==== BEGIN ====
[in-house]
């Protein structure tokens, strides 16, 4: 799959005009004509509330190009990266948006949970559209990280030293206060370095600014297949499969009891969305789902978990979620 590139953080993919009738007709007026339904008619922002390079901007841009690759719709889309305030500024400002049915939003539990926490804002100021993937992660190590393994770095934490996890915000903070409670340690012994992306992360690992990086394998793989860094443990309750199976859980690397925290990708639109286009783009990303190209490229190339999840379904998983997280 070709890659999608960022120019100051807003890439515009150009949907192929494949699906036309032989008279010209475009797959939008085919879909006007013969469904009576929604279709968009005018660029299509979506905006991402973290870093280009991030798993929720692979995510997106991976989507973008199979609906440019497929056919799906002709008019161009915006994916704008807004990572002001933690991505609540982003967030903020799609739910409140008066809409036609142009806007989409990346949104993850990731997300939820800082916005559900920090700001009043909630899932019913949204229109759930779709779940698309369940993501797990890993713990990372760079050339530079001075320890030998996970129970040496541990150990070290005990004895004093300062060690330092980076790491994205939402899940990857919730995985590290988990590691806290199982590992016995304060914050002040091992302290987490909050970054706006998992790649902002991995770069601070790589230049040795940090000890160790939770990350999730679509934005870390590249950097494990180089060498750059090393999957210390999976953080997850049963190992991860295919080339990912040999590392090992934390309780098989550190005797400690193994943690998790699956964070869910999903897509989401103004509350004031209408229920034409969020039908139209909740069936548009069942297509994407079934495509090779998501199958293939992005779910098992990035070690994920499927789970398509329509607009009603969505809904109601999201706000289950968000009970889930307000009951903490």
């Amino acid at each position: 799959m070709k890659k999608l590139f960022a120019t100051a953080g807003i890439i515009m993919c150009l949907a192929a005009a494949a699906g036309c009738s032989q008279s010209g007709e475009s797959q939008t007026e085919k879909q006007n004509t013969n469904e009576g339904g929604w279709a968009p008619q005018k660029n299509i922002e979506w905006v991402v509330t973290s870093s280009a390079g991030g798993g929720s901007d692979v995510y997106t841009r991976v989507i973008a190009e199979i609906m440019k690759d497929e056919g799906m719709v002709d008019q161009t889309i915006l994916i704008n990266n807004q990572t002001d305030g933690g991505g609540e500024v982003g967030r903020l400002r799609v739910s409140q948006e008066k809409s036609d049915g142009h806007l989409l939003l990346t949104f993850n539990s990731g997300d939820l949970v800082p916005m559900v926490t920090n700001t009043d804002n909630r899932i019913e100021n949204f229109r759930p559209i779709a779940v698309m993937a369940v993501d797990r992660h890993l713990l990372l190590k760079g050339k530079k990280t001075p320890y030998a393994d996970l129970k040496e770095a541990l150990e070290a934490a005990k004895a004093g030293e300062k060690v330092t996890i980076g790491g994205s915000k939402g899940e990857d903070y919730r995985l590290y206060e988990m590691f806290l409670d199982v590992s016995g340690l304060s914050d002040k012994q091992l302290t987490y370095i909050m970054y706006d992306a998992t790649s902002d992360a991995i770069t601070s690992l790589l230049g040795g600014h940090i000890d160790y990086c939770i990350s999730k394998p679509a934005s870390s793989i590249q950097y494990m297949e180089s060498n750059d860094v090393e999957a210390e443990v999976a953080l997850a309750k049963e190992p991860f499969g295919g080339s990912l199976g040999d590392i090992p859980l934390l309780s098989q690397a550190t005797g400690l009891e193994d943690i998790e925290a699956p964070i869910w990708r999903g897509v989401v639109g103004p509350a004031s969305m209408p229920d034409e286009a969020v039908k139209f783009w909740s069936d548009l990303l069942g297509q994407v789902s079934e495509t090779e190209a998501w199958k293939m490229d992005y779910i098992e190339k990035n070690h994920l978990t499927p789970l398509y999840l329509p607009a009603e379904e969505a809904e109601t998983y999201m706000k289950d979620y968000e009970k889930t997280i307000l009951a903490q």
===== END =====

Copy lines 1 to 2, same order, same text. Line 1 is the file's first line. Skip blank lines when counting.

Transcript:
[in-house]
């Protein structure tokens, strides 16, 4: 799959005009004509509330190009990266948006949970559209990280030293206060370095600014297949499969009891969305789902978990979620 590139953080993919009738007709007026339904008619922002390079901007841009690759719709889309305030500024400002049915939003539990926490804002100021993937992660190590393994770095934490996890915000903070409670340690012994992306992360690992990086394998793989860094443990309750199976859980690397925290990708639109286009783009990303190209490229190339999840379904998983997280 070709890659999608960022120019100051807003890439515009150009949907192929494949699906036309032989008279010209475009797959939008085919879909006007013969469904009576929604279709968009005018660029299509979506905006991402973290870093280009991030798993929720692979995510997106991976989507973008199979609906440019497929056919799906002709008019161009915006994916704008807004990572002001933690991505609540982003967030903020799609739910409140008066809409036609142009806007989409990346949104993850990731997300939820800082916005559900920090700001009043909630899932019913949204229109759930779709779940698309369940993501797990890993713990990372760079050339530079001075320890030998996970129970040496541990150990070290005990004895004093300062060690330092980076790491994205939402899940990857919730995985590290988990590691806290199982590992016995304060914050002040091992302290987490909050970054706006998992790649902002991995770069601070790589230049040795940090000890160790939770990350999730679509934005870390590249950097494990180089060498750059090393999957210390999976953080997850049963190992991860295919080339990912040999590392090992934390309780098989550190005797400690193994943690998790699956964070869910999903897509989401103004509350004031209408229920034409969020039908139209909740069936548009069942297509994407079934495509090779998501199958293939992005779910098992990035070690994920499927789970398509329509607009009603969505809904109601999201706000289950968000009970889930307000009951903490």